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28-Apr-2019

NICE issues final guidance for Cimzia® (certolizumab pegol) as an option for treating plaque psoriasis in adults

  • The National Institute for Health and Care Excellence (NICE) has shared its final guidance for the recommended use of Cimzia® (certolizumab pegol) for the treatment of severe plaque psoriasis[1] in adults who have failed to respond to, or are unsuitable for, other systemic therapies

 

  • Plaque psoriasis is the most common form of psoriasis; accounting for 80-90% of cases[ii]. It appears as raised red patches on the skin that can crack, bleed and cause pain[iii]

 

  • In England, approximately 1.5 million people have psoriasis[iv], with around two percent of the UK population affected[v]

 

Slough, UK EMBARGOED FOR 14:00 Wednesday 17 April (GMT): NICE today issued its final guidance on the use of Cimzia® (certolizumab pegol) as a treatment option within the NHS in England for adults with severe plaque psoriasis, who have failed to respond to, or are unsuitable for, other systemic treatments. The guidance also notes that certolizumab pegol can be used as an additional treatment option for women before or during pregnancy if needed, as well as while breastfeeding.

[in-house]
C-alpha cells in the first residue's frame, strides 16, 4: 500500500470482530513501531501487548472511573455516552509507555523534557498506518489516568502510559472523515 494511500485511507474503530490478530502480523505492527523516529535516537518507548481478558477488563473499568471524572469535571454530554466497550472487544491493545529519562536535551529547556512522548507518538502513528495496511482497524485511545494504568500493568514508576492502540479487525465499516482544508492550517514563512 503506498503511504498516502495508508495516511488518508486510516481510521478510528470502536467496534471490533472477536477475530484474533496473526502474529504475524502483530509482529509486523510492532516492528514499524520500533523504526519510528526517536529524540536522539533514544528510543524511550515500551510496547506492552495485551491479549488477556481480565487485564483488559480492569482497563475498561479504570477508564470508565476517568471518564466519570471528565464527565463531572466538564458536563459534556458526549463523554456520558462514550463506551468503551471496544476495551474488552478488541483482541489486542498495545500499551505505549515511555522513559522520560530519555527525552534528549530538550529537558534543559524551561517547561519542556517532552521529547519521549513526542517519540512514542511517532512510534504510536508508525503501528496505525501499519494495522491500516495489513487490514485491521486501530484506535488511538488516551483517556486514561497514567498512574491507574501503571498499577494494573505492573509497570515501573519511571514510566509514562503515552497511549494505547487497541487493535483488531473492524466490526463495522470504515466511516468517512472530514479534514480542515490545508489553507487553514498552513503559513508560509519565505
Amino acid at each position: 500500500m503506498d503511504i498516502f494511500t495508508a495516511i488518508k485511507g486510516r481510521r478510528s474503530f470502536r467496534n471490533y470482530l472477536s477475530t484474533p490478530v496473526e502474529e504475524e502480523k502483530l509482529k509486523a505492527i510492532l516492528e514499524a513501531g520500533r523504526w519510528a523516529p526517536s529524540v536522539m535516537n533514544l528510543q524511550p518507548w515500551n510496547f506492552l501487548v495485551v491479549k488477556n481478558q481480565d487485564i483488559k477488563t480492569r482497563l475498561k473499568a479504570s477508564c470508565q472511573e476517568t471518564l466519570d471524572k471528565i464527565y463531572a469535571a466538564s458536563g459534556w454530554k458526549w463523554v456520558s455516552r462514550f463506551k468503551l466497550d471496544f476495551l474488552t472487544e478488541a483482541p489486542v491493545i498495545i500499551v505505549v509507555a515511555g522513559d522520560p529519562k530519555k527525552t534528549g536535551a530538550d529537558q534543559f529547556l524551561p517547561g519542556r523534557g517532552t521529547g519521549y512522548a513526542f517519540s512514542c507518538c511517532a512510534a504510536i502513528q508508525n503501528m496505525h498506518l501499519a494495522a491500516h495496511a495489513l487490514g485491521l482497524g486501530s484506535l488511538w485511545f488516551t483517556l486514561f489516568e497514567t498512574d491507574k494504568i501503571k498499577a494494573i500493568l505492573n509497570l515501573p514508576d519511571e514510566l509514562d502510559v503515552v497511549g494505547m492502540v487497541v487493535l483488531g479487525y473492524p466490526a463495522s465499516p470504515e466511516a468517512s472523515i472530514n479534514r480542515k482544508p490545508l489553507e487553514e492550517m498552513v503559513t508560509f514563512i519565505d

The availability of certolizumab pegol in England is a significant step for patients in the country, as approximately 1.5 million people have psoriasis[vi]. Despite drug development advances in the past decade, patient survey data suggests that moderate to severe psoriasis continues to be undertreated[vii]. Certolizumab pegol now offers an additional treatment option for those needing systemic therapy.

 

Certolizumab pegol is a biologic medicine which works to prevent inflammation that may result from an overactive immune system. To date, more than 123,000 patients living with rheumatoid arthritis, psoriasis, psoriatic arthritis and axial spondyloarthritis have benefitted from Cimzia[viii]. Along with moderate to severe plaque psoriasis, certolizumab pegol is already approved by NICE for the treatment of: moderate to severe active rheumatoid arthritis in adults who have had a tumour necrosis factor-alpha inhibitor[ix]; active psoriatic arthritis after inadequate response to DMARDs[x]; and, severe active ankylosing spondylitis and severe non‑radiographic axial spondyloarthritis in adults whose disease has responded inadequately to, or who cannot tolerate, non-steroidal anti-inflammatory drugs[xi].